Yeah, Olivia, you're right. Kate really has changed, and I'm not enjoying playing her nearly as much. Which is a shame, since pretty much everywhere in this game besides Valadilene is more interesting than its beginning.

Anyway, if you're wondering how Kate is supposed to get out of here and go kidnap an opera singer when her train is stuck, the answer is that the Phantom has a secret monorail that goes to what he refers to as the Cosmodrome. That's all the explanation you're going to get, so just accept that it's what's happening.

The Cosmodrome, it turns out, is a nearby aerospace engineering factory and laboratory complex, also maintained by the Soviet Union and also now largely abandoned, with only one aging staff member remaining there to look after the place by himself. If you're wondering what he's like...

 

...he's another opportunity for the game to sexually harass Kate for no apparent reason, so there's that. I just honestly don't know. He refers to her as , among other things, "sweet pea", "babe", "sweetheart", "honey", and "pretty lips", and I'm too tired to even bother explaining why no, the fact that he's drunk due to depression over being stationed in the middle of nowhere forever and never getting to go to space is not a good excuse for the writing to do this.

Boris' story would be tragic if he weren't pissing me off; he was supposed to be a Soviet astronaut, but when the Soviet Union collapsed, his project was scrapped and he was left assigned here, never to leave planet Earth, never to have the career he trained for, never to really even see other human beings all that often. (He's aware that Serguei is still down the road in Komkolzgrad, by the way, but he avoids him and suggests that Kate should, too.) He copes by spending most of his waking hours in a drunken stupor, which the game suggests by not only presenting him as incredibly drunk, so much so that he passes out shortly after Kate meets him, but also by having various bottles of vodka scattered around the area to indicate alcoholism. As with so many other parts of this game, his suffering is intended to be comedic and Kate treats it like a personal inconvenience rather than the desperate cry for help that it is, so that's tiring, too.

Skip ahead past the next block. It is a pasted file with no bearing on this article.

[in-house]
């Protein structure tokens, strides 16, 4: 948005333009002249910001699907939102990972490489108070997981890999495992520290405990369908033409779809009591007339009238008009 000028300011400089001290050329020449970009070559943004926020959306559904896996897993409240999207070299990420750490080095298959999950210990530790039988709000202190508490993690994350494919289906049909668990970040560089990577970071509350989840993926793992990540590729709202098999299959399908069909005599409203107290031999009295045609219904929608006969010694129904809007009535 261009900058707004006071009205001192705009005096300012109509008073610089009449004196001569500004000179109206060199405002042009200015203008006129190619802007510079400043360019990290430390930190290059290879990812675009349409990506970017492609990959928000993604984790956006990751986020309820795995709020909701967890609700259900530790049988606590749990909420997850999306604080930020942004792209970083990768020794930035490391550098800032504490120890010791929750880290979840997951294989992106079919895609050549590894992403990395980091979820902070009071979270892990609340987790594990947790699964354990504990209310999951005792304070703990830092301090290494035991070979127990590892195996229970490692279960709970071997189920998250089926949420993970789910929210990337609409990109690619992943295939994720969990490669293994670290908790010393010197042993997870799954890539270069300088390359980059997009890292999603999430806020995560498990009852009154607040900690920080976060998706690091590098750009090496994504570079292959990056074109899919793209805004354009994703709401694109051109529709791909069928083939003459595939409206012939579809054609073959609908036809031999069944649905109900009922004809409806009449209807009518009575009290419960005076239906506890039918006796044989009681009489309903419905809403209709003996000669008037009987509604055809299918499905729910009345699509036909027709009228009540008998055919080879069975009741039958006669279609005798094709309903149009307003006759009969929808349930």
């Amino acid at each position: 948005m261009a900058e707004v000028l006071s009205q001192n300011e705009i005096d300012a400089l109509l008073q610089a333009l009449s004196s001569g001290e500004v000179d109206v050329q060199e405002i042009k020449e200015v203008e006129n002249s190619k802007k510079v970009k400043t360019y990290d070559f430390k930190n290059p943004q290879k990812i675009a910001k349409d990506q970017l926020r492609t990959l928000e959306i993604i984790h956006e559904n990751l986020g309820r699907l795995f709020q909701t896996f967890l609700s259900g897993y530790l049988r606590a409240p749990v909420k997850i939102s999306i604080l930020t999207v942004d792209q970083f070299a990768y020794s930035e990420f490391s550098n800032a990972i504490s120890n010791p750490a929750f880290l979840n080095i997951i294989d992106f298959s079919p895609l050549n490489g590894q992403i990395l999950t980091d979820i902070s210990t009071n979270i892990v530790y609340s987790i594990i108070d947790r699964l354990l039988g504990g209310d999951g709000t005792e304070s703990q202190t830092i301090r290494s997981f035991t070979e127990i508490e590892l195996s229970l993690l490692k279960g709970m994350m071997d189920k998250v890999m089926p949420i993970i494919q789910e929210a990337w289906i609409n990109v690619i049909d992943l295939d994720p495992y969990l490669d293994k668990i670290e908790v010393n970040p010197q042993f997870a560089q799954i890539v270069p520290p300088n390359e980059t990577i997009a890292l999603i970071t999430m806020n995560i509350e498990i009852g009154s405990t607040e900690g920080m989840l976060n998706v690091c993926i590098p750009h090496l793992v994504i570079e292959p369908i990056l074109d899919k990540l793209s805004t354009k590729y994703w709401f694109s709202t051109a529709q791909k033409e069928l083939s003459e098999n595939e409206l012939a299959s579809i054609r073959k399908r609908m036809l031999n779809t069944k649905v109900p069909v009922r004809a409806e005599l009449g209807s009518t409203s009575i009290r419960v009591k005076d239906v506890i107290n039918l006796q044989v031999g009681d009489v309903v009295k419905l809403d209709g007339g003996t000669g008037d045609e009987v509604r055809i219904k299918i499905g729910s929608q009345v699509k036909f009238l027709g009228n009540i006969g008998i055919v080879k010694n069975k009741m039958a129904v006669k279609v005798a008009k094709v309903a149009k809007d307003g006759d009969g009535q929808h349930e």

In exploring the Cosmodrome, Kate discovers that Hans worked here as well, which is more surprising than in most other areas - there's a lot of machinery here, but none of it has that trademark steampunk-automaton look that most of Hans' products do. There's a reason for that: unlike the project with the automatons in Komkolzgrad, this isn't one that Hans volunteered for, with the implication being that he was drafted by the Soviet government to contribute to their spaceflight program as a result of his obvious mechanical genius. (Interesting, isn't it, that everyone in the western European countries has to say nasty ableist things about Hans to counterweight his skill and genius, but the Soviet areas of the game just note his skill and don't say anything else? What do you suppose that's about?)

The machinery seems to mostly still be working, but the console is demanding a BLOOD SAMPLE before it'll operate, so I was deathly afraid that Kate was just going to go steal an unconscious drunk man's blood to pour it into a machine. I legitimately believed that she would. Thankfully, she went for the slightly less cruel option and rerouted the industrial pipes to dump a half ton of cold water on poor Boris, after which she asked him for a blood sample and he gave it to her. The kicker? Boris actually thanks Kate for this, since it sobered him up, and is deferential to her for the remainder of his appearances.